Regular readers will know I have been closely following the progress of the grass-roots, community based restoration of a former Royal Australian Air Force (RAAF) Avro Anson Mk.I (Serial Number W2364) being completed at a rapid rate by the Nhill Aviation Heritage Centre (NAHC) in the small Wimmera town of Nhill, Victoria. Since I first came across it in 2012, much progress has been made including the construction of a permanent museum hangar and so much more. As of January 2018 the restoration of the Anson continues with much gusto.
The NAHC is located at the Nhill Aerodrome which was an RAAF Empire Air Training Scheme (EATS) air base for training aircrews to serve in World War Two. The base was in operation from 1941 to 1946 and trained 10,000 men and women at the RAAF No. 2 Air Navigation School, No. 1 Operation Training Unit, No. 97 Squadron Reserve , Air Armament and Gas School. Of the vast complex that once existed there, a few buildings remain, including a World War Two hangar (a Heritage Walk also takes you around the foundations of former base buildings).
A number of aircraft types were operated at Nhill but predominately the RAAF flew the Avro Anson twin-engined maritime patrol, air crew training and liaison aircraft from the base. The Anson currently under restoration (serial number W2364) was built in 1941 and operated in these roles, and then as an instructional airframe, until sold as surplus in 1953.
The most noticeable progress on the Anson restoration since my last visit to the NAHC in 2017, is the commencement of the construction from scratch of the wooden wings by restoration project leader Mick Kingwell – no surviving parts were available to be recovered with the original airframe. The starboard wing frame is starting to take shape.
Other key milestones in the past year include the fitting of a pitot tube frame, engine cowl frames and covers, bomb bay doors and compartments. This has been accompanied with the manufacture of a nose observation position Perspex covering, the sourcing of a bomb setting compass unit, bomb sight and 1944 12 volt battery. The Anson is looking great!
Anson Restoration Progress 2012 to 2018
Around 30 Anson training aircraft were based at Nhill, alongside 10 Australian designed and built CAC Wirraway training and utility aircraft – these aircraft conducted air navigation, armaments and bombing training alongside several de Havilland DH.82 Tiger Moth biplane basic trainers. The aim of the NAHC is to have an example of each aircraft at their museum and they are well on the way to achieving this.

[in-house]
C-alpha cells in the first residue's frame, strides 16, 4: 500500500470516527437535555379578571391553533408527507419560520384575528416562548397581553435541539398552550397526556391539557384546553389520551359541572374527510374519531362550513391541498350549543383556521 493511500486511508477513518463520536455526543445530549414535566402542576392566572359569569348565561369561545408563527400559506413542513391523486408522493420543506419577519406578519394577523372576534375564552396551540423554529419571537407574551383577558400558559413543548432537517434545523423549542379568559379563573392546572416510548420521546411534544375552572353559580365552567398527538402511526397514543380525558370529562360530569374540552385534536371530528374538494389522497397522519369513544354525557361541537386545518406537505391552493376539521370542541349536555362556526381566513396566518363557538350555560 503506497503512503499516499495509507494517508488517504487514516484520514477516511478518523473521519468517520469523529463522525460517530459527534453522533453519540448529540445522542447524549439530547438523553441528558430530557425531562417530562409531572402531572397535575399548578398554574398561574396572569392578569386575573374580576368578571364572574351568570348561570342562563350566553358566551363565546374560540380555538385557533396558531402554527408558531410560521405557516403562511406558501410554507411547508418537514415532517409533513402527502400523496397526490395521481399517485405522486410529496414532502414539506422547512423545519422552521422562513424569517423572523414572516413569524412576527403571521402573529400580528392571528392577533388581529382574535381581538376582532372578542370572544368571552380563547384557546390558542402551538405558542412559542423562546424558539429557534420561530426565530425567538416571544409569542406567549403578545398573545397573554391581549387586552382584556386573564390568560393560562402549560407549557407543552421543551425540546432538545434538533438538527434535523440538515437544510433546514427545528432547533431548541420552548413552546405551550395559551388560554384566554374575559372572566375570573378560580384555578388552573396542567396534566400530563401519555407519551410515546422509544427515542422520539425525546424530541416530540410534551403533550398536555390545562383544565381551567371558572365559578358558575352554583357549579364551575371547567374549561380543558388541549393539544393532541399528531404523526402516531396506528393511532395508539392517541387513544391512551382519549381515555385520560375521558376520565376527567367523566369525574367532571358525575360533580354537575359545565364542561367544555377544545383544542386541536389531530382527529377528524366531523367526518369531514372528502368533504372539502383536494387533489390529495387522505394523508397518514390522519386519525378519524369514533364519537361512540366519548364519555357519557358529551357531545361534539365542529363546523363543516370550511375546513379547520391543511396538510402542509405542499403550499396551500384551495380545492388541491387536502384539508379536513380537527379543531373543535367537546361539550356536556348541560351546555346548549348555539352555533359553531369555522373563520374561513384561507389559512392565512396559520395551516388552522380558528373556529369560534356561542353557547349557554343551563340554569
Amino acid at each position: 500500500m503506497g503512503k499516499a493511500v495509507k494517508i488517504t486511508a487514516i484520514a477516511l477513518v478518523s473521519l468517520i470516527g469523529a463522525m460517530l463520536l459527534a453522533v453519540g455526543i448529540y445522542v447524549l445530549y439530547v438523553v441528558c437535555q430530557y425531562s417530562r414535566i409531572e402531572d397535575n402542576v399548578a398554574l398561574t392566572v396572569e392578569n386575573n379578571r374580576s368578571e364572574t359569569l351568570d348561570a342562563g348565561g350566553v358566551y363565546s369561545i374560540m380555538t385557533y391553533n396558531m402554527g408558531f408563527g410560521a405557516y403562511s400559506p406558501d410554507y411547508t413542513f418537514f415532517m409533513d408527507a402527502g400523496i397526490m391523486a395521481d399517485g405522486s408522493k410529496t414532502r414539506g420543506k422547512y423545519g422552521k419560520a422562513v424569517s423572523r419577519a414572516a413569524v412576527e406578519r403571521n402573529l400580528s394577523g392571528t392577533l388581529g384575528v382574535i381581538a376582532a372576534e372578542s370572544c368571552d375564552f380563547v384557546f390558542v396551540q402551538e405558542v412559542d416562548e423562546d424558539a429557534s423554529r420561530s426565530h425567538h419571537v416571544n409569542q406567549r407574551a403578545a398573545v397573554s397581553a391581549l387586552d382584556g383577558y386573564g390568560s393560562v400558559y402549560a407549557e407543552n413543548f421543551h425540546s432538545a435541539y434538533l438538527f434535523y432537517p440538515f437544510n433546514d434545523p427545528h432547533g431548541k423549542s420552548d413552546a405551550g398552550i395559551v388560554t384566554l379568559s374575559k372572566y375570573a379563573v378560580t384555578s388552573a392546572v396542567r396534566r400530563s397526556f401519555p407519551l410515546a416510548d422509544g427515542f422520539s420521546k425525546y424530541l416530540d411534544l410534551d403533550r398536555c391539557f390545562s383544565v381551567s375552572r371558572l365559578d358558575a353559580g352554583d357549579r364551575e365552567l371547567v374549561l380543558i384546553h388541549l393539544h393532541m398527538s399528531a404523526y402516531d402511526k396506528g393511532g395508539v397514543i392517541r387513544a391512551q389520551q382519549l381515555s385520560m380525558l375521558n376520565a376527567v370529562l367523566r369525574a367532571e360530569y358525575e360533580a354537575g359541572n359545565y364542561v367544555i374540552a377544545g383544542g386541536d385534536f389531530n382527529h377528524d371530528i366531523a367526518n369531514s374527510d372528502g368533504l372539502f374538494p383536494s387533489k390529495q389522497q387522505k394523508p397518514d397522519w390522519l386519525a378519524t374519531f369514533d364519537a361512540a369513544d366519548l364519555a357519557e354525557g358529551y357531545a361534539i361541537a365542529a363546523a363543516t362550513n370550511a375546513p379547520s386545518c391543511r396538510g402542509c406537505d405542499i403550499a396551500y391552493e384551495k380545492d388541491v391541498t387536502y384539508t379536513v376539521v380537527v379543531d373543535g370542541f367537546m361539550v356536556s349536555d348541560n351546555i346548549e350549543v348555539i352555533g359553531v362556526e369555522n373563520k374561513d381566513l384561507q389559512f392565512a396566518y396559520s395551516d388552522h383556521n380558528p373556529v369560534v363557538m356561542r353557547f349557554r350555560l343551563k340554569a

de Havilland DH.82 Tiger Moth
An exciting recent addition to the NAHC Ahrens Hangar is the de Havilland DH.82A Tiger Moth A17-588 (currently registered as VH-RIN), purchased by NAHC Member Len Creek in 2017. She is a beauty and looks like she just came off the production line (actually built in Australia in the early 1940’s)! No doubt it will be seen flying about at future NAHC major events.
Bring The Wirraway Home
The funding progress to purchase CAC Wirraway A20-722 is only $52,500 away from the extremely reasonable price of $300,000 offered by owner and restorer Borg Sorenson, a patron of the NAHC, who wants to retire the aircraft to Nhill as an example of Australian engineering.
Borg has offered them the aircraft for much less than he could get on the open market, under the condition it does not fly again. The NAHC plan to just display it as a taxiing aircraft – an overseas or local buyer would want to fly it for sure and Borg wants his labour of love to be safely preserved as an Australian aviation historic asset (fair enough too!).
This Wirraway was delivered to the RAAF in August 1945 and struck off charge in October 1958 when it was sold off for parts. Borg recovered the remains of the airframe from a farm near Horsham (45 minutes from Nhill) in 1984 and began a long restoration in Tyabb, Victoria. He used parts from other Wirraway aircraft A20-512 (also recovered from near Horsham) and A20-731. The Wirraway took its first post restoration flight on June 8th, 2002.
Neil Thomas has continued to do a remarkable job on restoring the two RAAF Link Trainers (A13-54 and A13-60) – an early flight instrument and flight dynamics training simulator produced during the 1930’s through to the 1950’s by Link Aviation Devices Inc. in New York (the Link Trainer was first developed in 1929). They were a key pilot training component in World War Two for most Allied nations including Australia.
The owner of the Link Trainers has an agreement with the NAHC that they would restore both in exchange for keeping one at the museum. A13-60 is now in working order and will be returned to the owner at some stage in the future. Meanwhile work continues on restoring A13-54 which will be kept by NAHC.
Restoring an Avro Anson Progress Reports 2012 to 2017:
If you can help out with a donation to the NAHC to contribute to the Wirraway Fund, all monies will be receipted and donations exceeding $2.00 AUD are tax-deductible in Australia. Payments can be made as follows:
Bank transfer to Nhill Aviation Heritage Centre Inc.
National Australia Bank – BSB: 083-752
Account No: 83325-2480
Please include a reference – (Your Name) Wirraway.
Please send contact details including phone number to email@example.com
Cheque payable to NAHC Inc. Wirraway project
and mailed to PO Box 42, Nhill Vic 3418
please include your contact details, name, address,
phone number and email address (if you have one).
For further information please feel free to contact the NAHC via email: firstname.lastname@example.org
A go fund me page has also now been set up at: